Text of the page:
C.N.R. Rao, who heads the Science Advisory Council to the Prime Minister, at a special session on nanotechnology said, 'Science and technology has done well and shown steady growth despite economic slowdown in the country. For instance, many positive developments have taken place in the field of nanotechnology because of young scientists evincing great interest in research and development (R&D).' Projecting bright prospects in nanotechnology, he said, large-scale applications are waiting to happen in the emerging field that would have a direct bearing on the quality of life, healthcare and material sciences.
Cautioning students to beware of institutions offering Master's degree in the specialised field, Rao said since nanotech was still in a nascent stage in India, a Master's degree in the subject was far-fetched. He suggested that colleges and university departments should continue to focus on basic sciences so that students with exceptional interest and talent in the field could prepare for a career in nanotechnology.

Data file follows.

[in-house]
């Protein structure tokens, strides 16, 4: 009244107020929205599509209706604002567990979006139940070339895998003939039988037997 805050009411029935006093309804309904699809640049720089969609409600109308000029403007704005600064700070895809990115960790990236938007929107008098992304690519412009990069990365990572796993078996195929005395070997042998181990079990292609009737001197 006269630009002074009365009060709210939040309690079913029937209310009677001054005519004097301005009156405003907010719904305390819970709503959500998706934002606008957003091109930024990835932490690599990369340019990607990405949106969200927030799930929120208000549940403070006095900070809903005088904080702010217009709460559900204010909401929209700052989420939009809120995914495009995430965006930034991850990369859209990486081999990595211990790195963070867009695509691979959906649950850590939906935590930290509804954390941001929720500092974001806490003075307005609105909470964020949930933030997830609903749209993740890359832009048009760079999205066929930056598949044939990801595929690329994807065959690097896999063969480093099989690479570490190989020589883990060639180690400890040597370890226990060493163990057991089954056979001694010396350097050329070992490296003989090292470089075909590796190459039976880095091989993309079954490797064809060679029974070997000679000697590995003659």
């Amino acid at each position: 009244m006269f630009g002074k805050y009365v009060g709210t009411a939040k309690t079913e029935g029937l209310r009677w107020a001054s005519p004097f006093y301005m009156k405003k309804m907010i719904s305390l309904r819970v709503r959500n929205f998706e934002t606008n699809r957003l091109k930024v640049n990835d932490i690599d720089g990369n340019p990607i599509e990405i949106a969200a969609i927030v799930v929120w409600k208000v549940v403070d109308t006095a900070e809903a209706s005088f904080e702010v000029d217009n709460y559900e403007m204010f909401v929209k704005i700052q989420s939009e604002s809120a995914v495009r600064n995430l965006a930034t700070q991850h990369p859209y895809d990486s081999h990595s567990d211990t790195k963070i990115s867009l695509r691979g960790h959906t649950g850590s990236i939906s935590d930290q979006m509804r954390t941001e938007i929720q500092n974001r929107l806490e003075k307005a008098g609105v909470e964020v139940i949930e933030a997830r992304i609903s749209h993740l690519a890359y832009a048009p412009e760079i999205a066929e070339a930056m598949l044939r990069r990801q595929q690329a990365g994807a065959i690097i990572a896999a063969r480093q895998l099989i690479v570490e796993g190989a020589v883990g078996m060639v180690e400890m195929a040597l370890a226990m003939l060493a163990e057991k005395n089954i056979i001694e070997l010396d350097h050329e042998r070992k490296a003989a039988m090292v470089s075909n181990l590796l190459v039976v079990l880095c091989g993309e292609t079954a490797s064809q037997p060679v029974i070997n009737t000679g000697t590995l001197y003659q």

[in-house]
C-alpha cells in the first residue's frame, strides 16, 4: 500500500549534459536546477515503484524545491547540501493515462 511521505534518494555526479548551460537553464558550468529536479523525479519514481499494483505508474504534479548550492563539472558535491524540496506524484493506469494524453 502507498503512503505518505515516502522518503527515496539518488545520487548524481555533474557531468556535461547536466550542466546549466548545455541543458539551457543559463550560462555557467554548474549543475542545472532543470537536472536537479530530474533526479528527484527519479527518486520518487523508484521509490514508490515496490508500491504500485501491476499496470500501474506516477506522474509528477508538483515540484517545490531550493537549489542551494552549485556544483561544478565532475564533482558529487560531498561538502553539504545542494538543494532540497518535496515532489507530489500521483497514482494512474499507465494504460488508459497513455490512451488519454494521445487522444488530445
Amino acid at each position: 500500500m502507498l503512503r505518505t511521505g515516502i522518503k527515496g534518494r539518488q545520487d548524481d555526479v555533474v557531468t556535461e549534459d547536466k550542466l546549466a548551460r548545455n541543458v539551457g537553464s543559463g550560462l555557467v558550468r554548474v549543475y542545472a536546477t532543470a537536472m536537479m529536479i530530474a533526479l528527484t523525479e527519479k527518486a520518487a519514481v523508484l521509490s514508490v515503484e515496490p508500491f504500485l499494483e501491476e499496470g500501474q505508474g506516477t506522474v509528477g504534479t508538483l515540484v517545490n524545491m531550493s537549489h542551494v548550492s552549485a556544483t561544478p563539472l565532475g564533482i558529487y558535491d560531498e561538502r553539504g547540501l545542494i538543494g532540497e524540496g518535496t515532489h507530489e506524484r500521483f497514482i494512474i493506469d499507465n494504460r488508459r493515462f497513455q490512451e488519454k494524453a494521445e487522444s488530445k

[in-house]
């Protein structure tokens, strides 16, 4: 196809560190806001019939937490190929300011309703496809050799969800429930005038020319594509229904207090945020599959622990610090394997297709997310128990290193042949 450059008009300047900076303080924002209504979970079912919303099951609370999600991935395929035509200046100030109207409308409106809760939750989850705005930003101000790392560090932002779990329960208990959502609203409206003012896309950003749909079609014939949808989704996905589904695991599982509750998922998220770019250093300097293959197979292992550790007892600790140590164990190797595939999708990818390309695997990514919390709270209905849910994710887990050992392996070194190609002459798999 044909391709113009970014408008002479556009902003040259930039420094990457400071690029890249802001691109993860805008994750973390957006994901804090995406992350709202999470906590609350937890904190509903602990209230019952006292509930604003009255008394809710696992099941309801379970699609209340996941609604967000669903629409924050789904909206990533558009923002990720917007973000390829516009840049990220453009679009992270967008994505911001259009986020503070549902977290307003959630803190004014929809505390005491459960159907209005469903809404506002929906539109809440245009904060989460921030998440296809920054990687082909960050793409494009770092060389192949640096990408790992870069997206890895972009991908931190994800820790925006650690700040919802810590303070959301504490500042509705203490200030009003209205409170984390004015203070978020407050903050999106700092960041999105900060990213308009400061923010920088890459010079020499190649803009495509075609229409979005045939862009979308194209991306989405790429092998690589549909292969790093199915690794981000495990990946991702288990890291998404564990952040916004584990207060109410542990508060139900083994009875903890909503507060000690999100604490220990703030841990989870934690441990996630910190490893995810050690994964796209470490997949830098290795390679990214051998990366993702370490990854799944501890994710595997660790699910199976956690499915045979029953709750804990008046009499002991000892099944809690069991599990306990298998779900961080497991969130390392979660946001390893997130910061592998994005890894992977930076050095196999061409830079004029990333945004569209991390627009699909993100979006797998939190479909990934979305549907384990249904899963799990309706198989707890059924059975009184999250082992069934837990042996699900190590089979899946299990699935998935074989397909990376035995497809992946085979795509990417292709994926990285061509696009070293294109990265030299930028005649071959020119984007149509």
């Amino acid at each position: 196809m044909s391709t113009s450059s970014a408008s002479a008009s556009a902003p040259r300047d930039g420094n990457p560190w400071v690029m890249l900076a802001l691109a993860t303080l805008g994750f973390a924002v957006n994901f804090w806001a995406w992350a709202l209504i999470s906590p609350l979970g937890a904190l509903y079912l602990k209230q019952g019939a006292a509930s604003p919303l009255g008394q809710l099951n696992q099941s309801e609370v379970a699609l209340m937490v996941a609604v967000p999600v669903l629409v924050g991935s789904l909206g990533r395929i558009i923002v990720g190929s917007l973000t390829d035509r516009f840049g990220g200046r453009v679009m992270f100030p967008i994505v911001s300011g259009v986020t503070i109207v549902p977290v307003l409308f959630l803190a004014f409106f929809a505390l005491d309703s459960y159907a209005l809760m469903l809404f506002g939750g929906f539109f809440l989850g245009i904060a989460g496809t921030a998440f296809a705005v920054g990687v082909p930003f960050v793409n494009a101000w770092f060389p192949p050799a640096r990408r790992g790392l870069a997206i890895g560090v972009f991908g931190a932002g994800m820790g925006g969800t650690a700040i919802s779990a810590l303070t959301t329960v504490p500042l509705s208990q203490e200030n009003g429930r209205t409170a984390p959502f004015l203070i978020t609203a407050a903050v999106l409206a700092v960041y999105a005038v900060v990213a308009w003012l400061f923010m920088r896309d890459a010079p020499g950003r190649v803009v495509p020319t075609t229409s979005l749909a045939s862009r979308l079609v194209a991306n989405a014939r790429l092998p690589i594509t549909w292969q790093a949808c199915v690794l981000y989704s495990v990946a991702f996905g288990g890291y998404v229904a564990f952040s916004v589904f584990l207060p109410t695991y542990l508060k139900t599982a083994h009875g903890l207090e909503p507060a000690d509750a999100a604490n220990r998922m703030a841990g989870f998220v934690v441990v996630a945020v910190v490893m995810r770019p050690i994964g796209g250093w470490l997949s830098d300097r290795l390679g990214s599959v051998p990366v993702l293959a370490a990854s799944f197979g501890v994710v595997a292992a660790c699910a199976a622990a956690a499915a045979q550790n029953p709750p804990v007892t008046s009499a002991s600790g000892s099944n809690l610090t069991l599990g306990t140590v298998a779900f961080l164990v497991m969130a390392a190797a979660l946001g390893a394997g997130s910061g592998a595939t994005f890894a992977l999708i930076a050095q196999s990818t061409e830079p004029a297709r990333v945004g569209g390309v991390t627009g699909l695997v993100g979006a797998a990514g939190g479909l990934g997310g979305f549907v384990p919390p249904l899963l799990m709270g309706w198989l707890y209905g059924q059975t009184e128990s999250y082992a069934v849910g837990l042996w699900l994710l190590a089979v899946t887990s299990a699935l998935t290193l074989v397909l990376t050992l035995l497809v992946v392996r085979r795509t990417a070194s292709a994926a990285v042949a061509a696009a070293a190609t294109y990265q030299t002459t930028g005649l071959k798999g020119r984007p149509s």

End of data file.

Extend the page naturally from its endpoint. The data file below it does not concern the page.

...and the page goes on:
Gujarat University shifts to semester system
Work has begun on the decision to introduce semester system in the arts, science and commerce faculties of Gujarat University, going by decision taken in the latest academic council meeting. So far, GU used to follow the annual exam mode.
At a meeting, various faculty directors of the university agreed to accept the decision and have started a ground survey on which will be the best system to adopt. The directors' concerns include increase in the number of subjects and the faculty that will be needed.
Director of the faculty of arts, Dr Vasat Bhatt, said, 'Semester system is the need of the hour to make our students more competent in the outside world. All faculty heads are open to the idea.' The faculty of arts, by their own initiative, have even asked for details and syllabus from various universities where semester system is running already. Some of these universities are Pune University, SNDT, JNU, Vikram Vishwavidyalay and Saurashtra University. The report of the same has been submitted to the Vice Chancellor.' The faculties are hoping to launch the semester system by the next academic year